Social distancing is one thing, but isolation is another. We need one another. Take this time to “Facetime” others and reach out in other digital ways to connect personally. This is hard, but we need each other to carry on.

I’m declaring this season a pandemic of grief and disappointment. There is so much to let go of, so much “wait and see.” It’s difficult. And I’m sorry for the disappointment and grief you’re experiencing. Weddings have to be postponed, funerals aren’t happening, family vacations, graduations, and conferences all have to be postponed or canceled. This is a process of grieving, letting go and accepting.

It’s interesting that David (he actually pointed this out) was born Oct. 4, 2001 and a little over five weeks later 9-11 happened. That too was a season of grief and tremendous loss, but somehow it didn’t seem to halt the world as COVID-19 is. I’m the first to admit that I’m the person who’s more apt to say, “Don’t worry so much. It’s fine. Everyone just settle down. Do we really have to close the doors EVERYWHERE?”

The answer is, “Yes. Yes we do, Debbie.”

I’m here with you, concerned, cautious and using common sense. We need to wash our hands faithfully and continually, but let’s also not forget to use our hands to pray and praise. Moan, groan and grieve what you’ve lost and mourn your disappointments, as David did, but thank God He is sovereign and has a plan in place to redeem all of this.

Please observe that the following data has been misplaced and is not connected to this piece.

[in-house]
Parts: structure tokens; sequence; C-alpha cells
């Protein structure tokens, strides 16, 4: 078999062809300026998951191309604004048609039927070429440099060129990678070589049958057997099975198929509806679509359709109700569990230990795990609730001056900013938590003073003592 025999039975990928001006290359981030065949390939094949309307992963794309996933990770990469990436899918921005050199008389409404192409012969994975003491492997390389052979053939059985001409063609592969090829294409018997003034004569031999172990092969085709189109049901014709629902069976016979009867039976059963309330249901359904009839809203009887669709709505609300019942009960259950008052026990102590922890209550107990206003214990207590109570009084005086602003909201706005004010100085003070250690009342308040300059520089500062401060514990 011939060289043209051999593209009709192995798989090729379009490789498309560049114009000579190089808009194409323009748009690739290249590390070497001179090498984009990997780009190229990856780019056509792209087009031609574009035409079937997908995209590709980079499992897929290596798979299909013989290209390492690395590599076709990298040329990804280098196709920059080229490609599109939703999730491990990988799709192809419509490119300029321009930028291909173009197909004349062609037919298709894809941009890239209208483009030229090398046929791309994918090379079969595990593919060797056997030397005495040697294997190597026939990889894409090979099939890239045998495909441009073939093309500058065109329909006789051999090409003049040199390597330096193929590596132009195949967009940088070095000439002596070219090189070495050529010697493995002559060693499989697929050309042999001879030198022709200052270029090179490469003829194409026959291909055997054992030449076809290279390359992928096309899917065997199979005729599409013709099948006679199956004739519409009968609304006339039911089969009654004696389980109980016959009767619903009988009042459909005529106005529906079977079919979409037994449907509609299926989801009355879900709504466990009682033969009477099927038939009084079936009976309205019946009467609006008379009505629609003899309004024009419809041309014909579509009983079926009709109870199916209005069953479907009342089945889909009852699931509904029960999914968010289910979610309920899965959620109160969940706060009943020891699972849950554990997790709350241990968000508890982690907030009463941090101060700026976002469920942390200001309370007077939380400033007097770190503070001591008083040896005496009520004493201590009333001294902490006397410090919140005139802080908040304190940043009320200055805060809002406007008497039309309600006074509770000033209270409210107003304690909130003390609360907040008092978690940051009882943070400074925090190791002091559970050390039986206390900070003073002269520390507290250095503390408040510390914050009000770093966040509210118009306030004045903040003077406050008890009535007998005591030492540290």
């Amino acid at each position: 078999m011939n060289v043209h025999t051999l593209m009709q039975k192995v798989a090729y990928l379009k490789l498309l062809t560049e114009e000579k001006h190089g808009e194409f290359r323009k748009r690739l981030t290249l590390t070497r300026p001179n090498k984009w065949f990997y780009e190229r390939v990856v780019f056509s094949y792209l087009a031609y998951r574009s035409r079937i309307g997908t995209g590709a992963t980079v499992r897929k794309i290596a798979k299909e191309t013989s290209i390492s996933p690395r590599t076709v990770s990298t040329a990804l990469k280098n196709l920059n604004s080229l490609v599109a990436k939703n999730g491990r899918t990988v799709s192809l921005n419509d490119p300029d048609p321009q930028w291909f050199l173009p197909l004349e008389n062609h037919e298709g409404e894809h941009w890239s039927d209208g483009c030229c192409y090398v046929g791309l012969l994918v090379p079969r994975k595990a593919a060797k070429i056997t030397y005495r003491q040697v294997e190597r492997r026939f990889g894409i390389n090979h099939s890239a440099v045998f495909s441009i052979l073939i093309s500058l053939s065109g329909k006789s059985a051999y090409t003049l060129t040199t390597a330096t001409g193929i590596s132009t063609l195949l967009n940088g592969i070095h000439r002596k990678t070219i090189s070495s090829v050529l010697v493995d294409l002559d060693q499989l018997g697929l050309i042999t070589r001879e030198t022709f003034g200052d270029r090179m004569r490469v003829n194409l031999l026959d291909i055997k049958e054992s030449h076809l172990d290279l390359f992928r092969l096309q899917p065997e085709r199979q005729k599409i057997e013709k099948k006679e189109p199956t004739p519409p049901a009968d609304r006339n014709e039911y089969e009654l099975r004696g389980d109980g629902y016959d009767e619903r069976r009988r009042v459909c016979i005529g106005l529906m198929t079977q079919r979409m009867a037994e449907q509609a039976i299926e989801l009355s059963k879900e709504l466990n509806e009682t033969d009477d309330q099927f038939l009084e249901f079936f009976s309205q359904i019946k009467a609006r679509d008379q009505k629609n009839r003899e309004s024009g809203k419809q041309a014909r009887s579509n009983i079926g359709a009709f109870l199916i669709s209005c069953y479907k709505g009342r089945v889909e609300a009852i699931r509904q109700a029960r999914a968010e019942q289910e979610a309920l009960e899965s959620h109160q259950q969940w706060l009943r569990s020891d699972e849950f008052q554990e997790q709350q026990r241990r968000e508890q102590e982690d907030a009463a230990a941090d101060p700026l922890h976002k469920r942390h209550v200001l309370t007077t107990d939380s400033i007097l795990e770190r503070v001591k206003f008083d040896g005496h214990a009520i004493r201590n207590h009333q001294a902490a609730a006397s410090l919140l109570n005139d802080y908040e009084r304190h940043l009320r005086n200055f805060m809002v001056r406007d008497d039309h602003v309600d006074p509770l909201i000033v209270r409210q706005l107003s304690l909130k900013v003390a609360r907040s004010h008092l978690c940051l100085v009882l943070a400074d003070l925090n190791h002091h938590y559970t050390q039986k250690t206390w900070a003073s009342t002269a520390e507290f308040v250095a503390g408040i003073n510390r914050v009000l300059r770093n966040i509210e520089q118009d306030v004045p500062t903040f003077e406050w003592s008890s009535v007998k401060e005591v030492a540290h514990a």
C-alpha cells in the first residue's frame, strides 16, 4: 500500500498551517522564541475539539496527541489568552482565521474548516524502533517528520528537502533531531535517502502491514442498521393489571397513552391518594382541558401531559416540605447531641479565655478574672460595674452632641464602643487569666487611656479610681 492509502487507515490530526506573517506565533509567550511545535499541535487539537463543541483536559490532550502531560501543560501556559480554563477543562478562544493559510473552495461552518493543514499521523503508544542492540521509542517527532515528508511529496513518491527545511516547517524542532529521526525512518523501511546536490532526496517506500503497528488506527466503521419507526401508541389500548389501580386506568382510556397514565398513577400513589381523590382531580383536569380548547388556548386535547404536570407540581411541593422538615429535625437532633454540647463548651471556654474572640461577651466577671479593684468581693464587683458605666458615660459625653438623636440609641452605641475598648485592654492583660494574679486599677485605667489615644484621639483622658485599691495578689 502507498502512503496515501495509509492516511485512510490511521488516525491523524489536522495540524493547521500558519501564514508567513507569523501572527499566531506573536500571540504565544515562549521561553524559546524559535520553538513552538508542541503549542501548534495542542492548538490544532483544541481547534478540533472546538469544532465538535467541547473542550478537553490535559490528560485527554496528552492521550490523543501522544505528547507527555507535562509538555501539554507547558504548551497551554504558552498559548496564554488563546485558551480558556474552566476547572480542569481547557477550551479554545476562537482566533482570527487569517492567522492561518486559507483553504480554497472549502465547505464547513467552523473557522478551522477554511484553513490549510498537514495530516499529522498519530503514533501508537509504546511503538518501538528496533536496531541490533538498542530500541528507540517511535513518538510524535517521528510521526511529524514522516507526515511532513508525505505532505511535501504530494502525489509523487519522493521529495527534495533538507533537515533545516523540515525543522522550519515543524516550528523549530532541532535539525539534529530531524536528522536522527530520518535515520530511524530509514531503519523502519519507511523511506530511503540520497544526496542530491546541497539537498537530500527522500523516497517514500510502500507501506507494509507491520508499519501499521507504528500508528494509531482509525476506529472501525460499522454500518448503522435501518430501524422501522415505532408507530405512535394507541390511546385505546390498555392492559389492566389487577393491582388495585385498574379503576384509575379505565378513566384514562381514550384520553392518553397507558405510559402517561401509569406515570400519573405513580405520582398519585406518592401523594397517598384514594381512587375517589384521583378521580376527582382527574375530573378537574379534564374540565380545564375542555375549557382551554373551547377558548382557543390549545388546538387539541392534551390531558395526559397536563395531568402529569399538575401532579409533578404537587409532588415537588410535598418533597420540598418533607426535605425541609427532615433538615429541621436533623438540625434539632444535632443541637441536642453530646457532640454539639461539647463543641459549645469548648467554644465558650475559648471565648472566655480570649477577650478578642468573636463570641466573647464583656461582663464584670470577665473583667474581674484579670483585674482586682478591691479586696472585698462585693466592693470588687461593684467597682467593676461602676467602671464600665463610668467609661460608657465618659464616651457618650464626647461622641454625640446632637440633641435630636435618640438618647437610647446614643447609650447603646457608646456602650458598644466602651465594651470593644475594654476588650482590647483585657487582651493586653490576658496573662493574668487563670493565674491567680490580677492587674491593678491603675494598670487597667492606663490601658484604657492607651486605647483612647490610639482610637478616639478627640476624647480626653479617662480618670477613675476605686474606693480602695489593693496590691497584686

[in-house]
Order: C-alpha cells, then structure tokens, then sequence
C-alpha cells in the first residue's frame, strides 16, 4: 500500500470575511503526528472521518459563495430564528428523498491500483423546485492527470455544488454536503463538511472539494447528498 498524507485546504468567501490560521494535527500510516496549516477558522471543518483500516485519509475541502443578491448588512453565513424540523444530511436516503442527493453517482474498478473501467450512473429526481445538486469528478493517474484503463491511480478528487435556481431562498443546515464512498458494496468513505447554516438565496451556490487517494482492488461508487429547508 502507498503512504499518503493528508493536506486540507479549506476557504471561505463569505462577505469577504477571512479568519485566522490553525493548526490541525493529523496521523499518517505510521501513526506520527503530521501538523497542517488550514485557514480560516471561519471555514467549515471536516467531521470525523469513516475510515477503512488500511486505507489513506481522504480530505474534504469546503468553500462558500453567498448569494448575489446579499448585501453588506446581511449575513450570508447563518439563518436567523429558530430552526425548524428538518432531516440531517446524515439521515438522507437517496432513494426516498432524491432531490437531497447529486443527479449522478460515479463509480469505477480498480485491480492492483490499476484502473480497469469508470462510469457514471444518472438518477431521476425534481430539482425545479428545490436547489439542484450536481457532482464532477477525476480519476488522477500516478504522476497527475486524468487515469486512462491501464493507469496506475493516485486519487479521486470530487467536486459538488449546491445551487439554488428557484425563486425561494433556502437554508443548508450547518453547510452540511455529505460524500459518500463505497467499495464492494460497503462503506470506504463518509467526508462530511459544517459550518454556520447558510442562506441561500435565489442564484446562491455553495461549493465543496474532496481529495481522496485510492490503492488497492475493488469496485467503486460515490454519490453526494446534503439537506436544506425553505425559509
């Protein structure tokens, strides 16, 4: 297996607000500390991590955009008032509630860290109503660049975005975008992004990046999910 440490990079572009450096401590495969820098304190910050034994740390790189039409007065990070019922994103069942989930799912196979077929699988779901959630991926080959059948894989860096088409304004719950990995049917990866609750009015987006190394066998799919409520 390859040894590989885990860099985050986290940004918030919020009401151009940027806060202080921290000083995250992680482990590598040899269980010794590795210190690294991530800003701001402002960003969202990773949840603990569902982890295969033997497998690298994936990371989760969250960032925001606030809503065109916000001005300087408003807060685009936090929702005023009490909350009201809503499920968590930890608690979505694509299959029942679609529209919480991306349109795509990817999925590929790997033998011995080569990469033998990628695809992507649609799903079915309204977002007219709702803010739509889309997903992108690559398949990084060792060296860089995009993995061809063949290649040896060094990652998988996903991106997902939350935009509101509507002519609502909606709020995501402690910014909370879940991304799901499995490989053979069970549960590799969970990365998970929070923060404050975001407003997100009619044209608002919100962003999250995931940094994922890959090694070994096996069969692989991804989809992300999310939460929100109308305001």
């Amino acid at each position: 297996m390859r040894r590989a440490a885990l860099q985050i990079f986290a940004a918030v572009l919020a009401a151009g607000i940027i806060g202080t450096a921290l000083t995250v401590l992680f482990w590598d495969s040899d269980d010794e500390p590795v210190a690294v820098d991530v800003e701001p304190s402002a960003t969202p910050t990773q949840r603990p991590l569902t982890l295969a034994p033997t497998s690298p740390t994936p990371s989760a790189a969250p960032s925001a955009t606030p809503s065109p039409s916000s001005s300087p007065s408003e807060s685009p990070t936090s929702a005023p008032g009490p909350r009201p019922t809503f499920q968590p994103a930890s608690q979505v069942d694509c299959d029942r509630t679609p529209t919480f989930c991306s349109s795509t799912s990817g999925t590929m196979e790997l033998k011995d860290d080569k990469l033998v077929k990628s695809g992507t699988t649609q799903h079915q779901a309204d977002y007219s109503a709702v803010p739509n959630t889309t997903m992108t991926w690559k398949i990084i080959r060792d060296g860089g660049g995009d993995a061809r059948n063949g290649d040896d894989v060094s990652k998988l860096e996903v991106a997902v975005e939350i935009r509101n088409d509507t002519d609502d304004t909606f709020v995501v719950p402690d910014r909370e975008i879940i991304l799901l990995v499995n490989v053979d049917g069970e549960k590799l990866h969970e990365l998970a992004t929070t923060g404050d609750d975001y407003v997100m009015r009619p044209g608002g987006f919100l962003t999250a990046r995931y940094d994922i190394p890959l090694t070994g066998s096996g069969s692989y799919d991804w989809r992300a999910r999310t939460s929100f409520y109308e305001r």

This coronavirus is real and the “what could happen” is scary and possible. So now what should you do? Do this: Take a deep breath, release slowly and then know that the answer you are looking for, His name is Jesus.

Truth is the antidote for fear and Jesus is the way, the truth and life. I’m not simply trying to give you a “here’s a verse, feel-better” sticker for your fridge. I’m telling you, from experience, that it works to trust God and believe He’s on the move.

In Lamentations 3:19-20 we read how Jeremiah’s mind is a whirlwind of emotions with all the problems he sees and is facing and his “soul is bowed down within him with sorrow.” However, he declares in Lamentations 3:21, “But this I recall and therefore have I hope with expectation.” Now he makes a turn. He says, “Okay I'm going to get something else in my mind that gives me hope with the expectation of good.”

His hope is in God. He fixes his mind on the positive, which begins to pull him out of the pit he’s in. In Lamentations 3:22-24 Jeremiah talks about the Lord's mercy, His compassion and His faithfulness. Jeremiah's positive thoughts about God brought him out of the depressed, miserable state he was in. When we think about our problems we sink lower and lower, but thoughts about the goodness, mercy kindness, and faithfulness of God give us hope. God's mercy is new every single morning, great is His faithfulness. I'm glad. I use my allotted portion every day.